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Guiding proposition setting in forensic DNA interpretation

Abstract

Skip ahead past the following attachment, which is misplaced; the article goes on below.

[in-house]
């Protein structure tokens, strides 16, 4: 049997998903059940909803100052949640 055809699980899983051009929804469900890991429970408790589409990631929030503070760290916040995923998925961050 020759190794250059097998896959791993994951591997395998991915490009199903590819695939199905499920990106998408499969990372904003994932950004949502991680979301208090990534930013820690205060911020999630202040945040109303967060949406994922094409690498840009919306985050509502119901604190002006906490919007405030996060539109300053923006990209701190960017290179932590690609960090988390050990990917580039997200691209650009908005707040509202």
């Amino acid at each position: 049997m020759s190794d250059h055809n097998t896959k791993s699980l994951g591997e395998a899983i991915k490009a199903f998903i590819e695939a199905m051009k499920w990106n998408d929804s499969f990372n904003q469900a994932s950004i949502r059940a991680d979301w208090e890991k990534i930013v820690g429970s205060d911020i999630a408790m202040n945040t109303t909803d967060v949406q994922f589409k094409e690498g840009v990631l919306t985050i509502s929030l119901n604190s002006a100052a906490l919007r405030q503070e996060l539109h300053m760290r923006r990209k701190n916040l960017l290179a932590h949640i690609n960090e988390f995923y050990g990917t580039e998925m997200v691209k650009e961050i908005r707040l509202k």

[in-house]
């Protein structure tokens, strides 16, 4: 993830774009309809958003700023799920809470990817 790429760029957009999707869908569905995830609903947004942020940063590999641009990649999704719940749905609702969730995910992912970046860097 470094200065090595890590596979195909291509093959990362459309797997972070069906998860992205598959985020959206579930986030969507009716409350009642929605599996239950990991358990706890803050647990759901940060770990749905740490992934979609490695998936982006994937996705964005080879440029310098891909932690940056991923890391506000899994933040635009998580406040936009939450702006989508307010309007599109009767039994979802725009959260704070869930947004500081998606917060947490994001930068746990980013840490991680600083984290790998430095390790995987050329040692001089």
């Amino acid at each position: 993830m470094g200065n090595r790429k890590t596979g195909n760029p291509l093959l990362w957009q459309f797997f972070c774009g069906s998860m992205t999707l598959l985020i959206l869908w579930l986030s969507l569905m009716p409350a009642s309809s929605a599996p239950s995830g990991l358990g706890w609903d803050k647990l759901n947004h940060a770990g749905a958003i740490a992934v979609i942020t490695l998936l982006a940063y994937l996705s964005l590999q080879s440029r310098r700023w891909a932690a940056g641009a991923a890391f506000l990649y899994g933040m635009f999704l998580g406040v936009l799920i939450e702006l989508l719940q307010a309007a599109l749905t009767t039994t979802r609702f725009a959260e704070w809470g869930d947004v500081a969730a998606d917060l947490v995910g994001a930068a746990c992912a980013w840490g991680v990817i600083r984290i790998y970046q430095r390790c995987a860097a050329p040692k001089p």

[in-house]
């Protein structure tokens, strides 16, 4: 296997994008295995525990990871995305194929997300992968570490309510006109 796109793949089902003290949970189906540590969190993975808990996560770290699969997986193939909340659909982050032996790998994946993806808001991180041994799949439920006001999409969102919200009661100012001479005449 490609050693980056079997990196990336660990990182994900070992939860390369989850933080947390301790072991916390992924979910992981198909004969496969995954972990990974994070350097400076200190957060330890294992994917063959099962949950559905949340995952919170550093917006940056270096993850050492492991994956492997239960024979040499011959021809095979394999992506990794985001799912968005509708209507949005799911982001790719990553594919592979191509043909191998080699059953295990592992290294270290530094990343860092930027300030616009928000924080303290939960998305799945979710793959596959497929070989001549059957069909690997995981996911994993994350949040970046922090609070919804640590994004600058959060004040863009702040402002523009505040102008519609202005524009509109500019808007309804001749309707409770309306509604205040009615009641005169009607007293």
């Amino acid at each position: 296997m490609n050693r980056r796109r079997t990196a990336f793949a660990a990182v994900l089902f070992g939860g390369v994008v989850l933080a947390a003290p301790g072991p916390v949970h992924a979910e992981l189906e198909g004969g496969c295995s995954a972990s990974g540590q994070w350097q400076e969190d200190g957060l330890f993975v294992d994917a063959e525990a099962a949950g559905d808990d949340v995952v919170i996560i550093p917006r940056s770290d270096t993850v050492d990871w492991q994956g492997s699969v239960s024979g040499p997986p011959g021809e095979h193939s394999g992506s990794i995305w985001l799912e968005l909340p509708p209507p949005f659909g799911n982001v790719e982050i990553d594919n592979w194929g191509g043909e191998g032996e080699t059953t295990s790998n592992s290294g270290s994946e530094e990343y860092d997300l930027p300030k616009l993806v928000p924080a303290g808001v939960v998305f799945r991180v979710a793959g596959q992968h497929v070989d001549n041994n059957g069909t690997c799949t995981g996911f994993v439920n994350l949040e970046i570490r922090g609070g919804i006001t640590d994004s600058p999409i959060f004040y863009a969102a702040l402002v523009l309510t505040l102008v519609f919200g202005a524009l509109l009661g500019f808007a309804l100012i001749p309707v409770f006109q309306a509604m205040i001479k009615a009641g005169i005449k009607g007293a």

There is a general reluctance to use conditioning profiles when forming propositions for cases where the evidence is a DNA mixture. However, the use of conditioning profiles improves the ability to differentiate true from false donors. There are at least four situations where this decision making is at its most difficult. These are: The unassociated item scenario; the two POI scenario; the uncertain background information scenario; and the one party assertion scenario. Rigorous mathematical treatment, given by Slooten and others, appears to offer strong guidance for these situations. This treatment assumes that the prior probabilities for conditioning, or not conditioning, on any individual are not extreme. It is when these prior probabilities appear ambiguous that the decision to condition or not can appear to be problematic. This is often the situation found in casework. In this paper we attempt to show that such situations may benefit most from following such guidance. A lower bound on the Bayes factor can be obtained by finding the highest LR that includes the POI and dividing by the highest LR that does not include the POI. These two highest LRs may be found with and without the disputed conditioning profile. The resultant lower bound is on the BF for the inclusion of the POI without directly assuming the disputed conditioning profile. Adopting this approach would both minimize adventitious inclusions and approximate an exhaustive set of propositions.

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